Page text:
In the middle of the deck stand Lady BSM and Pen, long bargepoles in their hands. Master Johnny and Master George appear from behind the mounted machine guns, dressed in camouflage trousers, their heads bedecked with bandanas, dancing to The Rolling Stones’ ‘Satisfaction‘ as it thunders out from the huge ghetto blaster at their feet, the crescendo echoing back off the thick miasma.
As the music fades, I make my way up to the wheelhouse to speak to The Sexton.
“I don’t know where I’m taking this boat, but I’m bloody fed up with driving now,” he says.
“We’re about 10 clicks north of The Thurne Bridge,” I tell him.
He looks at me with narrowed eyes.
“That’s Horsey Mere,” he whispers.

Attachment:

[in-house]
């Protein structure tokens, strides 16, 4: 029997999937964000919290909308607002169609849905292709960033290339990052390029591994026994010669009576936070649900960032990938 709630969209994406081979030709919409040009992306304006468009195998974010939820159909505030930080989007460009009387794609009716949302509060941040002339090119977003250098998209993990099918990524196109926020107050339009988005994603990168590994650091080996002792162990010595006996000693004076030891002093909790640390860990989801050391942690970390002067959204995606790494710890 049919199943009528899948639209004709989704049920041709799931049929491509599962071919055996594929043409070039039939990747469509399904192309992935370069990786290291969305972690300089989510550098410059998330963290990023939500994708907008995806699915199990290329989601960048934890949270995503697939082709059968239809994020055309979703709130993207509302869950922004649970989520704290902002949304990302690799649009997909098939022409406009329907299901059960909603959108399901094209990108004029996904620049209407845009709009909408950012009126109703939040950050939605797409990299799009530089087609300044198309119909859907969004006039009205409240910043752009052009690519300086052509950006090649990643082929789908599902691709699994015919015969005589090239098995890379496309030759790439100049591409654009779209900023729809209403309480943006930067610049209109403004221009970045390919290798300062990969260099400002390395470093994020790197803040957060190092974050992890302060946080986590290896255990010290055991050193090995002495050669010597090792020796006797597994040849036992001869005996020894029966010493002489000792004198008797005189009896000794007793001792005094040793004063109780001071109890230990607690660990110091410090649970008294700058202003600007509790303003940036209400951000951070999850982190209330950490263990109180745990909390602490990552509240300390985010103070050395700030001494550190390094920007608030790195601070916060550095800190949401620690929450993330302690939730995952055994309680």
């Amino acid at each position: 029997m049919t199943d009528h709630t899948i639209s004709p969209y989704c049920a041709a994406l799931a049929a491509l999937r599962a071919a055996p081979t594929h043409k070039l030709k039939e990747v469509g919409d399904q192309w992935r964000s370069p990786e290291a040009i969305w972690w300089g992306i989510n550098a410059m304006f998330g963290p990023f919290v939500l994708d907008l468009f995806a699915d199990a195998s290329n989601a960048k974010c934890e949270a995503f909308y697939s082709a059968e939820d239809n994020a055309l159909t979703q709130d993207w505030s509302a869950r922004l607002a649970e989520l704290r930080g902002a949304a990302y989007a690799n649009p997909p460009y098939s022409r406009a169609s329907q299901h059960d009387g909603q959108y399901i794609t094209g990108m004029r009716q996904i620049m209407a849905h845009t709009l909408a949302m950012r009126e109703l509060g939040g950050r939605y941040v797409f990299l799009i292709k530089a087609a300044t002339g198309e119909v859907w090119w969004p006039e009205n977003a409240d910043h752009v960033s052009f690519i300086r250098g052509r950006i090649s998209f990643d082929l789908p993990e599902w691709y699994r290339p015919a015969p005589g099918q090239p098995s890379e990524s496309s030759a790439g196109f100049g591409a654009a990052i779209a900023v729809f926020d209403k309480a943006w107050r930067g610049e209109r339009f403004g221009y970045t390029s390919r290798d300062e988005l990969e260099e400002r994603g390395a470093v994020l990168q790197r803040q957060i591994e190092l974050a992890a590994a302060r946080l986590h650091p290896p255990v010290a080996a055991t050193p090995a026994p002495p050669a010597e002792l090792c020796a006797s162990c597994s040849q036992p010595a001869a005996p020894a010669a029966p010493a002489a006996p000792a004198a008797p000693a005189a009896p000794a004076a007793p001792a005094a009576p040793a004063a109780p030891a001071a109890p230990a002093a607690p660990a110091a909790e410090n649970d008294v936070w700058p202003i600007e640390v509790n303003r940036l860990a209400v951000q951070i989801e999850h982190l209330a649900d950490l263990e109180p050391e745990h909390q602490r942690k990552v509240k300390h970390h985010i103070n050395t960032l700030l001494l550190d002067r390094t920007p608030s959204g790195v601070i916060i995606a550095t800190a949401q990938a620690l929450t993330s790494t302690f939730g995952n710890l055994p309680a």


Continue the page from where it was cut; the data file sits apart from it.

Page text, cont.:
“That’s classified,” I reply.
He looks thoughtfully at the white wall of murk in front of us.
“I haven’t had my lunch yet,” he says menacingly, frowning.
The air is suddenly filled with a dreaded whooshing noise and out of the blankness appears a blanket of flying objects, orange and sharpened at one end with green flight feathers. We were under attack!
The lethal sharpened carrots of the Norfolkers zip across the bow of the ship as the boys mount their guns and unleash hell into the unknown: DAGGADAGGADAGGADAGGA!!!
Carrots of all sizes zip past my head as I cower in the wheelhouse, as The Sexton, caution abandoned, opens up the throttle and accelerates into who knew what, unconcerned with crashing into banks or other vessels. I’m vaguely aware of Lady BSM’s voice, desperately shouting something about exceeding the speed limit and 4 miles an hour.